Perhaps the second route that must be taken when commenting on these plays is found in contrasts. If Feste is the one character who appears the most level-headed, what characters are given in contrast? It is easy to say Malvolio is Feste’s main antithesis, for laughing and smiling are foreign to him, but this almost becomes too easy. Malvolio, whose name means “ill will” if not overt enough, in my opinion functions almost as the stereotypical dim-witted character all about work with no play. It is the other “wise” characters who better display our purpose because they are not so overt. Orsino and Olivia display this best.

Orsino, to begin, suffers the entire play with a deep and unquenchable love for Olivia, who, wisely enough, rejects this love (though we find her pretenses for doing so to be shaky at best). I argue that oftentimes Shakespeare pokes fun at the star-crossed lovers typical to medieval times and Petrarchan Poetry. Romeo in Romeo and Juliet, Claudio in Much Ado About Nothing are good examples of this. Maybe all of Shakespeare’s lovers in A Midsummer Night’s Dream play this role as well. But Orsino as a Duke in this role brings added humor to his capricious love. Love certainly is a fickle feeling, and this play demonstrates its fickleness quite well. Orsino sends the better part of five acts madly in love with Olivia whom he discards as a lover with hardly a second though, transferring that love to Viola, a character who only lines earlier was believed to be a young man. I am not so sure homosexual commentary is at play here (many believing Shakespeare to have been such). If at other times Shakespeare is merely commenting on love’s fickleness (such as when Romeo falls for Juliet minutes after pining for another woman), it may not be a stretch to assert the same thing is occurring here. Perhaps the best way in Shakespeare’s day to display such mutable nature in humans was to have Orsino love a young woman whom he just believed to be a young boy.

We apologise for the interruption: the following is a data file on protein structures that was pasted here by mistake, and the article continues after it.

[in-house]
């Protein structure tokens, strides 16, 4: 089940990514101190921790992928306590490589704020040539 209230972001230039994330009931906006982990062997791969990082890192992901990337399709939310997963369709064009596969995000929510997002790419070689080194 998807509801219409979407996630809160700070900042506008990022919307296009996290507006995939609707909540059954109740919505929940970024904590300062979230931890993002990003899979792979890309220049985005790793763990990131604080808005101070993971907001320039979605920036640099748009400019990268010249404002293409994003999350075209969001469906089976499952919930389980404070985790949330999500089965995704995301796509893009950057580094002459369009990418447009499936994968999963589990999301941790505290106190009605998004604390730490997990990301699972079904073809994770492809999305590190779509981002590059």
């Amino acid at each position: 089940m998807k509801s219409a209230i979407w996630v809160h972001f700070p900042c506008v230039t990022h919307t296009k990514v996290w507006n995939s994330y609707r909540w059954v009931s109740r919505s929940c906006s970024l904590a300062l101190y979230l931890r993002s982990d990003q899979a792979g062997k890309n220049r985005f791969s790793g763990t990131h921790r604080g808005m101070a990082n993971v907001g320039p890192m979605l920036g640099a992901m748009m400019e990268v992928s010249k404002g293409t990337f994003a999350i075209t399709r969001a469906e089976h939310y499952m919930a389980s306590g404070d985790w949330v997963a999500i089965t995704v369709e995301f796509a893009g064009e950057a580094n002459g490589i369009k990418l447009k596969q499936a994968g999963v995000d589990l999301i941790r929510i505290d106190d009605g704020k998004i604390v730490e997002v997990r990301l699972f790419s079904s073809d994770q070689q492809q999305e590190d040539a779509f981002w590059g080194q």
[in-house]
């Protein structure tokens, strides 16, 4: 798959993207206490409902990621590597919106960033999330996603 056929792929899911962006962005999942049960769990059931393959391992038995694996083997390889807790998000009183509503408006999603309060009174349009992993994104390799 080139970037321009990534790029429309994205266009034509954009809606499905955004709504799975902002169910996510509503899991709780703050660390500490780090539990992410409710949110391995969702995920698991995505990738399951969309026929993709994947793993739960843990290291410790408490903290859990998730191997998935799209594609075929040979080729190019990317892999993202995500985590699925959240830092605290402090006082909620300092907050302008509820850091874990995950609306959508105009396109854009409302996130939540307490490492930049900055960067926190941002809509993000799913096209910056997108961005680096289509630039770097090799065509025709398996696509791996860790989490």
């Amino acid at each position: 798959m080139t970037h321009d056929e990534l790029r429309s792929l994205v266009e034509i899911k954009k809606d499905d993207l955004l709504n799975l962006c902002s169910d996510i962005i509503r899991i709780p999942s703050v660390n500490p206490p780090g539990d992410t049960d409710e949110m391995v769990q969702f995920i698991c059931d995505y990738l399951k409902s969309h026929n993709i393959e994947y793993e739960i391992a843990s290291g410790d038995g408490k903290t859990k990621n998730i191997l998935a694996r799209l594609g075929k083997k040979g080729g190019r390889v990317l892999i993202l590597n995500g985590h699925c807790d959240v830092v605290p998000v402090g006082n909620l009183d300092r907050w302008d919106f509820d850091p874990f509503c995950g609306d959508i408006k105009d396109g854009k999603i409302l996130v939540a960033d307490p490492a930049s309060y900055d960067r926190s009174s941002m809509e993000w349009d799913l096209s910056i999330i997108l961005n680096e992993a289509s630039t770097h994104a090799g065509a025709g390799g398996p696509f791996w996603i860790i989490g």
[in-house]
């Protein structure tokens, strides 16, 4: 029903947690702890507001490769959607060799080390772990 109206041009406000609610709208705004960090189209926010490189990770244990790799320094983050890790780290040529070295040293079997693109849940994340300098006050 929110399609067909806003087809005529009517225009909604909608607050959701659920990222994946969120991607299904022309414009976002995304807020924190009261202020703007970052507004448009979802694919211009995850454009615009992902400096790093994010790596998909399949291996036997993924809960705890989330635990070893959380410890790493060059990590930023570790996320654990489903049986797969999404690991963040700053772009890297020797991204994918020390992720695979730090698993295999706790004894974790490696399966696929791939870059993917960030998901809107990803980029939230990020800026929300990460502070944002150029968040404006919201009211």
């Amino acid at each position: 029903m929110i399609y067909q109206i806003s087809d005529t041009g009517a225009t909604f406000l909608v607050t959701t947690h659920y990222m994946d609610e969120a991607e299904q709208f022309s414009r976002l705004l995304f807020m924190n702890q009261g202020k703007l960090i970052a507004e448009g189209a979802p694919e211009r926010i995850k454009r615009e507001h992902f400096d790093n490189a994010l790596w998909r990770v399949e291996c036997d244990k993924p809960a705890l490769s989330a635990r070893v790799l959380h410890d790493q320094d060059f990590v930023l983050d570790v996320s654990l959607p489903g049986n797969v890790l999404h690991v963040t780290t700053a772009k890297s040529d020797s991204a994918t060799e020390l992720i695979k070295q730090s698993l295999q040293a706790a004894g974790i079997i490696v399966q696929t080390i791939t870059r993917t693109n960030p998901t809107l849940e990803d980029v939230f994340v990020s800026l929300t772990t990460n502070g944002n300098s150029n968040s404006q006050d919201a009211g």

Orsino is not the only culprit to love here, however. Viola’s infatuation with Orsino is grounded on thin ice. Orsino puts heart above mind and cannot function in the play except to pine and grovel at Olivia’s feet, not the type of man any woman should probably care to love. And, of course, Olivia and Sebastian are no better. Sebastian doesn’t give a second thought, doesn’t give a thought, to marrying Olivia whom he just met. And Olivia appears to put on a false face of mourning only to discard it immediately after meeting Viola disguised as Cesario. It matters not so much in my mind that Oliva feels for a “woman” but that she feels for anyone at all after “she hath abjured the sight / And company of men” (1.2.36-37). That “Cesario” is actually a woman does not necessarily advocate for a homosexual relationship (though I suppose that could be intended) but rather takes the fickleness of love one step further — as if to say it is not any specific individual but some vague desire to love for love’s sake an unattainable Beloved.

But love’s mutability is secondary in the novel, almost becoming the subplot to what is probably the real subplot — Feste and company. The farce occurring with these four characters (Feste, Fabian, Sir Toby, and Sir Andrew) is nearly past any sort of commentary. Much like Sam Weller provides a witty evaluation of all that Mr. Pickwick does and says, so Feste rights the ship of many characters who proclaim his foolishness. The best instance of this might come in Feste’s opening lines with Olivia. In her drive for a chaste and celibate life, Feste makes her the fool stating, “As there is no true cuckold but calamity, so beauty’s a flower. The lady bade take away the fool, therefore I say again, take her away” (1.5.46-48). Here Feste has turned the tables on Olivia presenting her paradox she has created: letting her beauty pass away unnoticed by a lover or being unfaithful to her wedded chastity. After more bantering, Feste again makes Olivia feel foolish for mourning a brother she believes to be happily in heaven. She begins to see Feste’s wit. As in keeping in line with the rest of the play, Feste displays his ability to embrace a wide perspective through music.